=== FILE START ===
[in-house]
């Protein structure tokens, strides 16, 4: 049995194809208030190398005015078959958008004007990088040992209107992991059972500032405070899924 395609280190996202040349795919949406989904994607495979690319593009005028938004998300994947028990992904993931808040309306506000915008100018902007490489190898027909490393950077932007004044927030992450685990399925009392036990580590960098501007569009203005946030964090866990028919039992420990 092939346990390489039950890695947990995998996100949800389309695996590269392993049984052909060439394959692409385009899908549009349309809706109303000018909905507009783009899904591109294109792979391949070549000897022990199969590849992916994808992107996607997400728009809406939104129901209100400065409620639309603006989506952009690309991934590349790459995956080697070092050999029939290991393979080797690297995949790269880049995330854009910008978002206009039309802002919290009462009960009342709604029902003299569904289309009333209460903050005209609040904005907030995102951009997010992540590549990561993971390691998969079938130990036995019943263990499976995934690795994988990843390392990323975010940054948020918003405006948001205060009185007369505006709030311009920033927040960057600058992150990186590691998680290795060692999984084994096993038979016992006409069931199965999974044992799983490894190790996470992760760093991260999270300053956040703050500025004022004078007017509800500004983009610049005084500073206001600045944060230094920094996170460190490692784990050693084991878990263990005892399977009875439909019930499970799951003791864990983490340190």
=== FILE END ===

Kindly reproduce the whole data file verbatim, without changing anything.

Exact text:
[in-house]
């Protein structure tokens, strides 16, 4: 049995194809208030190398005015078959958008004007990088040992209107992991059972500032405070899924 395609280190996202040349795919949406989904994607495979690319593009005028938004998300994947028990992904993931808040309306506000915008100018902007490489190898027909490393950077932007004044927030992450685990399925009392036990580590960098501007569009203005946030964090866990028919039992420990 092939346990390489039950890695947990995998996100949800389309695996590269392993049984052909060439394959692409385009899908549009349309809706109303000018909905507009783009899904591109294109792979391949070549000897022990199969590849992916994808992107996607997400728009809406939104129901209100400065409620639309603006989506952009690309991934590349790459995956080697070092050999029939290991393979080797690297995949790269880049995330854009910008978002206009039309802002919290009462009960009342709604029902003299569904289309009333209460903050005209609040904005907030995102951009997010992540590549990561993971390691998969079938130990036995019943263990499976995934690795994988990843390392990323975010940054948020918003405006948001205060009185007369505006709030311009920033927040960057600058992150990186590691998680290795060692999984084994096993038979016992006409069931199965999974044992799983490894190790996470992760760093991260999270300053956040703050500025004022004078007017509800500004983009610049005084500073206001600045944060230094920094996170460190490692784990050693084991878990263990005892399977009875439909019930499970799951003791864990983490340190």